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Delta Phi Epsilon includes transgender, non-binary students, other sororities could soon follow

April 6, 2021
Photo by Maddie Monroe | The State News

Delta Phi Epsilon (DPhiE) has created a membership policy that includes transgender women and non-binary individuals. The sorority is calling for other sororities to do the same. 

DPhiE implemented its Trans Women and Non-Binary Gender Policy in 2017. The policy invited non-binary individuals to apply for membership. 

"Delta Phi Epsilon welcomes members who identify as women, including transgender women, and gender non-binary individuals, regardless of their sex assigned at birth," the policy said.

In addition, DPhiE allows individuals to use a name and gender pronouns that reflect their identity, whether or not a transgender or gender nonconforming individual has legally changed their name or gender. 

On April 10, the National Panhellenic Conference's 26 member organizations will vote on adopting a policy amendment that updates recruitment eligibility language. If passed, it would allow each member organization to "determine its own membership selection policies and procedures, including its definition of woman." This paves the way for non-binary individuals to obtain sorority membership. 

"Delta Phi Epsilon, in 2016, was working with one of our collegiate chapters at MIT," Nicole DeFeo, Delta Phi Epsilon international executive director said. "In 2017, after exhaustive research, we spent a number of weeks working with consultants, and we drafted the Trans Women and Non-Binary Gender Policy. DPhiE chapters at various universities across the country are open to make the decision to welcome whomever they would like within the parameters of the policy."

Regarding future changes in policies related to transgender and non-binary individuals, DeFeo said, "Because of self-governance, letting our members speak, and the ever-evolving nature of college campuses, I think we're going to see more and more organizations moving toward putting your ear to the ground and listening to their constituency. I'm hopeful for that day because we have a lot of bright young people in our organizations that will rise up and lead in ways that my generation and generations before me never thought about. So, I'm optimistic."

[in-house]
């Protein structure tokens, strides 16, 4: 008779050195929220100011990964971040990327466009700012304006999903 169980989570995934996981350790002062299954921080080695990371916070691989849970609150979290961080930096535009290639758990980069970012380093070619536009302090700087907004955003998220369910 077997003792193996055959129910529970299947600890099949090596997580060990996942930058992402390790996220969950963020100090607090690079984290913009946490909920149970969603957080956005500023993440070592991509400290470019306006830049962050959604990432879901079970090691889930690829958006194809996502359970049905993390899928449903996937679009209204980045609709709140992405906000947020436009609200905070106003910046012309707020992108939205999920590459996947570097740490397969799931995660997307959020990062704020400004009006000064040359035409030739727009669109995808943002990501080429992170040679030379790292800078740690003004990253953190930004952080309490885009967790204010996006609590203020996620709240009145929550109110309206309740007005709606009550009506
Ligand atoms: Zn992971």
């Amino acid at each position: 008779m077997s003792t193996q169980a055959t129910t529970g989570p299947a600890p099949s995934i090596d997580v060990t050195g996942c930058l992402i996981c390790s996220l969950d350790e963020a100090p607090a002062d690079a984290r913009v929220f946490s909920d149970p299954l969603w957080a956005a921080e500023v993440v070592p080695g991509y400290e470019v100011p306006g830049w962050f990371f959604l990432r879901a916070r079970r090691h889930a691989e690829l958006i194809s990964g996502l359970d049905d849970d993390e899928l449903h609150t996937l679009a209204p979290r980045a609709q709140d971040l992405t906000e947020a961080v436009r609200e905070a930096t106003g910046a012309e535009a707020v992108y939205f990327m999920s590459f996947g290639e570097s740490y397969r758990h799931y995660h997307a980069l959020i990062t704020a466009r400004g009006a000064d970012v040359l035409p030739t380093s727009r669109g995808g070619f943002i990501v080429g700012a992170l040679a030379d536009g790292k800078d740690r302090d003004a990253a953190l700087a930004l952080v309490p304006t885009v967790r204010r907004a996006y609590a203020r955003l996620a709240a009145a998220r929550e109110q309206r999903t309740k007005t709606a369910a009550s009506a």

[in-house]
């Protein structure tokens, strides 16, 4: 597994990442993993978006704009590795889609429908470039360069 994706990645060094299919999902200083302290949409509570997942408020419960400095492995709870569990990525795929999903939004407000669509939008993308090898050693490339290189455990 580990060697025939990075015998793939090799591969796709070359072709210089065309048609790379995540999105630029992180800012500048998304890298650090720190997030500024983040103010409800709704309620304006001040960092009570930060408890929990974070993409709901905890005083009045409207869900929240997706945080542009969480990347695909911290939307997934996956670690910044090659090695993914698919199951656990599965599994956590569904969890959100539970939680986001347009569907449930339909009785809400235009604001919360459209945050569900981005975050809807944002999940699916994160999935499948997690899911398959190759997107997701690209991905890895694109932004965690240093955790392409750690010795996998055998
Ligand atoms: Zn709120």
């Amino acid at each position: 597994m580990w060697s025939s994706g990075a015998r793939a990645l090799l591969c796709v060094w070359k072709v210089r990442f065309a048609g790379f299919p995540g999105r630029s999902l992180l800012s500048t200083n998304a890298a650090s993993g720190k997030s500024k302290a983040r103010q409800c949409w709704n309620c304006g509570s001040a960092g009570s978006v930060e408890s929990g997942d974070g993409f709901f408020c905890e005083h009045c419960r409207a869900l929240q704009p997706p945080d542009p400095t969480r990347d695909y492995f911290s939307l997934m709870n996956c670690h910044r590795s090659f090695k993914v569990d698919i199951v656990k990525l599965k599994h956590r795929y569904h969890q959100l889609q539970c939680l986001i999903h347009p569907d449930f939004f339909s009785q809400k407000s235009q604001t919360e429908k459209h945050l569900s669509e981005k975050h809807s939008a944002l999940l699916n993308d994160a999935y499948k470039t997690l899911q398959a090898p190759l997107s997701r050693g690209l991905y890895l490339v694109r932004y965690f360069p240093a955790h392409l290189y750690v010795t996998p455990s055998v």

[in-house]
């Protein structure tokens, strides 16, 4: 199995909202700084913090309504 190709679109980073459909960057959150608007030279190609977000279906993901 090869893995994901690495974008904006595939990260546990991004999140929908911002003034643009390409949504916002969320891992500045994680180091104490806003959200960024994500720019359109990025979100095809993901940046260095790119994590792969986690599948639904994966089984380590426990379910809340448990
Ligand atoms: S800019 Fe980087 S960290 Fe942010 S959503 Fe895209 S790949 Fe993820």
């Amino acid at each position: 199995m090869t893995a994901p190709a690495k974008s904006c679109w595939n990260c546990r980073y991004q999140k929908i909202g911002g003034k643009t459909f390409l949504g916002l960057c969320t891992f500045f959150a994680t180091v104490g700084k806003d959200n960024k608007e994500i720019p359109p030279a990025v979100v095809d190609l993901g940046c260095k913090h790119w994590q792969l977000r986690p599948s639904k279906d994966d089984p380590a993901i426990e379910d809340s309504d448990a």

After the implementation of the policy, the National Panhellenic Conference questioned its impact on the Title IX exemption status. However, this concern was unfounded. 

"There were a lot of fears around Title IX and how Title IX would be upheld," DeFeo said. "But we had done our research. It was extensive. We talked to all types of experts, people who work in the field of gender, people who work in law and people who work in higher-education law. ... We made sure we weren't posing any threats of any kind to anybody's existence, especially not our own. We felt very comfortable to answer those questions."

DeFeo said she hopes that the NPC’s amendment is adopted to improve inclusivity and equity among the sorority communities on university campuses.

"Delta Phi Epsilon is proud of the leadership efforts we have undertaken that have contributed to the larger fraternal community in bringing policies into the present," DeFeo said. "We firmly believe that if NPC’s amendment is adopted, it will promote the development of more equitable and inclusive sorority communities on college and university campuses in the U.S. and Canada. We hope our fellow members of NPC will see this change as an opportunity to join Delta Phi Epsilon in ensuring the Panhellenic community is a place where all feel comfortable being their true, authentic selves.” 

Roxanne Donovan, international president of the Delta Phi Epsilon Sorority International Governing Board, said "Delta Phi Epsilon applauds NPC for introducing a proposed change that has the potential to open up sorority membership on campuses across North America to people who are committed to the advancement of womanhood.” 

Beginning on July 1, the LGBT Resource Center at Michigan State University will become the Gender and Sexuality Campus Center. See here for more information. For education and resources regarding gender and sexuality, see here

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